Sexual harassment and other forms of gender-based violence are rampant in garment factories in Bangladesh and throughout the textile production and retail industry in South Africa, according to two recently published Solidarity Center reports. The sample surveys are...
In Colombia, the Solidarity Center works with unions to protect freedom of association, end labor subcontracting and promote inclusion of women and Afro-descendant workers, in a context of rampant labor rights violations, anti-union retaliation, and violence against union activists.
Colombia remains among the top 10 most dangerous countries for union members and leaders who are targets of harassment, death threats and assassinations. In 2011, the governments of Colombia and the United States signed the Labor Action Plan to address the violence.
The Labor Action Plan restricts employer subcontracting and outsourcing, and the Solidarity Center joins with workers and their unions to demand direct, formal hiring, and provides hands-on support through training and technical and legal assistance for workers in the five priority sectors outlined in the Labor Action Plan: ports, palm, flowers, oil and mining.
In the palm oil sector, for example, the Solidarity Center supports union outreach to workers, many of whom are fraudulently subcontracted, enabling employers to undermine their rights because they are not protected under Colombia’s labor laws. In March 2018, palm oil workers formed the General Union of Third-Party Agribusiness Workers (UGTTA), now representing 1,000 members.
The Solidarity Center has also been successful in increasing the union representation of oil workers who are subject to hazardous working conditions in rural areas that were former conflict zones. With Solidarity Center support, union partners in these and other sectors have been able to prepare and submit legal challenges to promote employer compliance with, and government enforcement of, laws that prohibit precarious forms of labor contracting.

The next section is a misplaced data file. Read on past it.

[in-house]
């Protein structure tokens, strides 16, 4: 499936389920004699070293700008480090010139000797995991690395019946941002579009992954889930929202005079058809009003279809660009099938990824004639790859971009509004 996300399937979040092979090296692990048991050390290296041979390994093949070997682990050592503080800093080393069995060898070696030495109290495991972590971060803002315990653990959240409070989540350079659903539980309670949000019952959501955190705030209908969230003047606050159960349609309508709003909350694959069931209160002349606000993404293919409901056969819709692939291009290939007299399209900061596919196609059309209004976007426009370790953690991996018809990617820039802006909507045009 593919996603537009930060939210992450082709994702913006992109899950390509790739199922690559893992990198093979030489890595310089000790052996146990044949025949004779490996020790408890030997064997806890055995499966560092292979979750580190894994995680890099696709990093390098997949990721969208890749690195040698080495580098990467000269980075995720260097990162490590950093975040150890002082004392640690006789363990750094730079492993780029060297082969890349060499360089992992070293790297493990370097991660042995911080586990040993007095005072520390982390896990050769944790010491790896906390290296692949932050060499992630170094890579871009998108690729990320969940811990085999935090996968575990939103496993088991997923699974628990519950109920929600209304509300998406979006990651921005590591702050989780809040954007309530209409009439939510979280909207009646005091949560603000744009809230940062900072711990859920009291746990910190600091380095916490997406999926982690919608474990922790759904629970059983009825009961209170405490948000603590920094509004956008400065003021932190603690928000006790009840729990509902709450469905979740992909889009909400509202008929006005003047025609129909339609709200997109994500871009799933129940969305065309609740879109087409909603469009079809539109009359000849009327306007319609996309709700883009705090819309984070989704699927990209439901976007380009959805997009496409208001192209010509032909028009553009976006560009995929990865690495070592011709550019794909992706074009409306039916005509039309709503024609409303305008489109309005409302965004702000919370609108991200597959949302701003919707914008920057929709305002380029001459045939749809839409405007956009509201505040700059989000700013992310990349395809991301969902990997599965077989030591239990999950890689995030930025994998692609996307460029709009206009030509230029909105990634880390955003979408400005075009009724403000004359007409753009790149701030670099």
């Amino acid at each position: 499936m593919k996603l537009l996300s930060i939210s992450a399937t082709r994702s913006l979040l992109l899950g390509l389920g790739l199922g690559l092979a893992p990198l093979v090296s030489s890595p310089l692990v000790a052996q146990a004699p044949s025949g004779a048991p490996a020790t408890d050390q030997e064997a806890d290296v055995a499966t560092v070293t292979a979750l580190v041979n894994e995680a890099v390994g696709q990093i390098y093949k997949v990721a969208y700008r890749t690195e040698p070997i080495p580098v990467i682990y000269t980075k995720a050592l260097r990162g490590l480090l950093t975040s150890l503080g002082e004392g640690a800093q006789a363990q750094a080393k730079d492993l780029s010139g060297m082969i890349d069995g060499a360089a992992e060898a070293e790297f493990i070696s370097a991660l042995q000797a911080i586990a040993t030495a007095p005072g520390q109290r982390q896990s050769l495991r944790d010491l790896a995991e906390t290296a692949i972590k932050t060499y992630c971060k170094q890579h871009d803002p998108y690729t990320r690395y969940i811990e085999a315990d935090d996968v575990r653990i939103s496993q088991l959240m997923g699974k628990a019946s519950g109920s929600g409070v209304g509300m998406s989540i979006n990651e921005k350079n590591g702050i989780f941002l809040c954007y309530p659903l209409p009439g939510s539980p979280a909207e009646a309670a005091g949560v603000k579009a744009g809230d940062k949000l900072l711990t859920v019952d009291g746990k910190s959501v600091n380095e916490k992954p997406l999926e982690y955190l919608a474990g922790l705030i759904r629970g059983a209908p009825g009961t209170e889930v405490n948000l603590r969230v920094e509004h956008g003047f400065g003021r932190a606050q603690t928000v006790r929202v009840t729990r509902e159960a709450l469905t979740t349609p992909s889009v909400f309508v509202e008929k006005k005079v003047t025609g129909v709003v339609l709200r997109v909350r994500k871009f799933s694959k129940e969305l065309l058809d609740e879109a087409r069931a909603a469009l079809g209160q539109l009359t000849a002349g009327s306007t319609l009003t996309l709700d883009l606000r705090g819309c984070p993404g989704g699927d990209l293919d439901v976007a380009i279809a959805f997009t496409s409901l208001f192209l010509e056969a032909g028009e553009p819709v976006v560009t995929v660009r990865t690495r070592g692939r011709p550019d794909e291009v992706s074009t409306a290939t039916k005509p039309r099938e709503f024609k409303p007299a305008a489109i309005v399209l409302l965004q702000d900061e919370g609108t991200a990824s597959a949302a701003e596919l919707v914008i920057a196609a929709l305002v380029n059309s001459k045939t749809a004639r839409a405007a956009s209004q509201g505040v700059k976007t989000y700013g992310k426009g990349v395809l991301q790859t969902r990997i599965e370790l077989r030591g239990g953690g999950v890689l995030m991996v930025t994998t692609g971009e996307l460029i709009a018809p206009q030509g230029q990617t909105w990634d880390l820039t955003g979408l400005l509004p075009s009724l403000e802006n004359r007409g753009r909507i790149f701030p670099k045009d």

Afro-Colombians, the vast majority who live in poverty, suffer from exploitative working environments, and the Solidarity Center works with port workers and other Afro-descendants to improve conditions on the job. In the city of Buenaventura, the Solidarity Center has played a part in increasing union protections for Afro-Colombian workers in the health care, public utilities and port sectors.
Meanwhile, with increasing migration from Venezuela to Colombia, the Solidarity Center has provided legal assistance and labor rights education for Venezuelan migrants to support their efforts to obtain economic self-sufficiency, food security and citizenship rights.
Ride share drivers face many job-based hazards–and for women, the dangers are compounded by sexual harassment and other forms of gender-based violence. Women app-based workers also are disproportionately targeted by what law scholar Veena Dubal has termed "algorithmic...
If you work seven days a week, 12 hours a day and don’t make enough money to pay the bills, you can talk to your boss, right? Not if your boss is an app. "My Boss Is a Robot," a new series on The Solidarity Center Podcast, explores the challenges delivery drivers...